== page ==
Bone morphogenetic proteins induce pancreatic cancer cell invasiveness through a Smad1-dependent mechanism that involves matrix metalloproteinase-2.

Journal Article (Journal Article)

Bone morphogenetic proteins (BMPs) have an emerging role in human cancers. Here we demonstrate that the BMP-signaling pathway is intact and functional in human pancreatic cancer cells, with several BMP signaling components and transcriptional targets upregulated in human pancreatic cancer specimens compared with normal pancreatic tissue. Functionally, multiple BMP family members, including BMP-2, BMP-4 and BMP-7, induce an epithelial to mesenchymal transition (EMT) in the human pancreatic cancer cell line Panc-1, as demonstrated by morphological alterations and loss of E-cadherin expression. BMP-mediated EMT results in an increase in invasiveness of Panc-1 cells, in part through increased expression and activity of matrix metalloproteinase (MMP)-2, a known mediator of pancreatic cancer cell invasiveness. Accompanying EMT, BMP reduces expression of the transforming growth factor (TGF)-beta superfamily receptor, transforming growth factor-beta type III receptor (TbetaRIII), for which we have previously demonstrated loss of expression during pancreatic cancer progression. Maintaining TbetaRIII expression inhibits BMP-mediated invasion and suppresses Smad1 activation. Further, Smad1 is required for BMP-induced invasiveness and partially responsible for BMP-mediated increases in MMP-2 activity. These data suggest that BMP signaling, through Smad1 induction and upregulation of MMP-2, is an important mediator of pancreatic cancer invasiveness and a potential therapeutic target for treating this deadly disease.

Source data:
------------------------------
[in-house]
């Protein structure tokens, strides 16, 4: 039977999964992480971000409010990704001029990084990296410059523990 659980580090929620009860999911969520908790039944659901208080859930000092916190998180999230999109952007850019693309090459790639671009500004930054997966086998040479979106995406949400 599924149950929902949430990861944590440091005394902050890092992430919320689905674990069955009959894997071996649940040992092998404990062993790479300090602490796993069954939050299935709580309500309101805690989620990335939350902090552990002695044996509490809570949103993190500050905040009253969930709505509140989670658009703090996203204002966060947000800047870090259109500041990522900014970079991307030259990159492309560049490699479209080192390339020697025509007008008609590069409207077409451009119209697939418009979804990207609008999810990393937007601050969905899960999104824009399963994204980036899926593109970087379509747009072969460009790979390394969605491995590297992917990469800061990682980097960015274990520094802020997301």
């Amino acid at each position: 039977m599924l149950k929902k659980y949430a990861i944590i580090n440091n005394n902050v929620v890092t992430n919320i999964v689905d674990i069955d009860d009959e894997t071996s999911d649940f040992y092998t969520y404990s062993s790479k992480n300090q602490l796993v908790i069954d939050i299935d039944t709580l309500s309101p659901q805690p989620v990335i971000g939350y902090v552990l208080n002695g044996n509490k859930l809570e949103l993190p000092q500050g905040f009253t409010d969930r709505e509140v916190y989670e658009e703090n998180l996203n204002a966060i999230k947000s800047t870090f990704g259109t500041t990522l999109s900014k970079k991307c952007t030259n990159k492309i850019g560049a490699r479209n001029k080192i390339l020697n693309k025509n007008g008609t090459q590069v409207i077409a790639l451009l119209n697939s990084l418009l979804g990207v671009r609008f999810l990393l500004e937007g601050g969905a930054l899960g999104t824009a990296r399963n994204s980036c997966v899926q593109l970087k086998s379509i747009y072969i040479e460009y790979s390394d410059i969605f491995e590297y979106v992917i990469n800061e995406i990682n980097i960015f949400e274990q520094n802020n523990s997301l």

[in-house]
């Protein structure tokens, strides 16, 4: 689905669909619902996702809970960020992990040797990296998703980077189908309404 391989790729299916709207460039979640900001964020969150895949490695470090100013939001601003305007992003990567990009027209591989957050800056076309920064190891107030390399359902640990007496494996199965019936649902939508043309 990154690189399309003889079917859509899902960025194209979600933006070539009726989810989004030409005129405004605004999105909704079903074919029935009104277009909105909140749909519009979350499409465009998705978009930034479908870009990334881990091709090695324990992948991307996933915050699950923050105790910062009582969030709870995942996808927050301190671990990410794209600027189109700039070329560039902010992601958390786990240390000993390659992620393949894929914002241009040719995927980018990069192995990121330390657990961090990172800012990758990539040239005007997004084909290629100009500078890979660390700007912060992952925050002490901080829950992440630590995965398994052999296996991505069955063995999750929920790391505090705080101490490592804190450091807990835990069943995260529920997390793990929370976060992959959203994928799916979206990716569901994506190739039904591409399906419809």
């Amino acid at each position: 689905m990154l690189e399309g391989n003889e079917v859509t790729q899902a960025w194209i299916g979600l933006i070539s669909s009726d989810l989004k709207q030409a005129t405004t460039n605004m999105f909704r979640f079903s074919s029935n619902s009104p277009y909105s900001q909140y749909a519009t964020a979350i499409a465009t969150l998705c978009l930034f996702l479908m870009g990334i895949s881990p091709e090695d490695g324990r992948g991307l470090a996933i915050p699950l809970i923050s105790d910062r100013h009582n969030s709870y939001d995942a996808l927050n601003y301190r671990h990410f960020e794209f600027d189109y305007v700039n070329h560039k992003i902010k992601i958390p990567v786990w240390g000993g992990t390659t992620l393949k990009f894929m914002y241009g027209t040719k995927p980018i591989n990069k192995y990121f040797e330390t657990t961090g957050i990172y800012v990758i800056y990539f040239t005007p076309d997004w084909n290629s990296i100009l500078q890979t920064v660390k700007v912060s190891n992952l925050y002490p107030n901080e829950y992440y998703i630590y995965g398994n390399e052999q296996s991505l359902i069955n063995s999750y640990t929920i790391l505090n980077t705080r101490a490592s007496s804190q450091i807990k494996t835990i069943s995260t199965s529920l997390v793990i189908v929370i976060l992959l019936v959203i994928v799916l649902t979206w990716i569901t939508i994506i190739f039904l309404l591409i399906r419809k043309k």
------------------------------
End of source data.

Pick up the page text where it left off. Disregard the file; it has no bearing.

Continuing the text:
Full Text

Duke Authors

Cited Authors

  • Gordon, KJ; Kirkbride, KC; How, T; Blobe, GC

Published Date

  • February 2009

Published In

Volume / Issue

  • 30 / 2

Start / End Page

  • 238 - 248

PubMed ID

  • 19056927

Pubmed Central ID

  • PMC2639045

Electronic International Standard Serial Number (EISSN)

  • 1460-2180

Digital Object Identifier (DOI)

  • 10.1093/carcin/bgn274


  • eng

Conference Location

  • England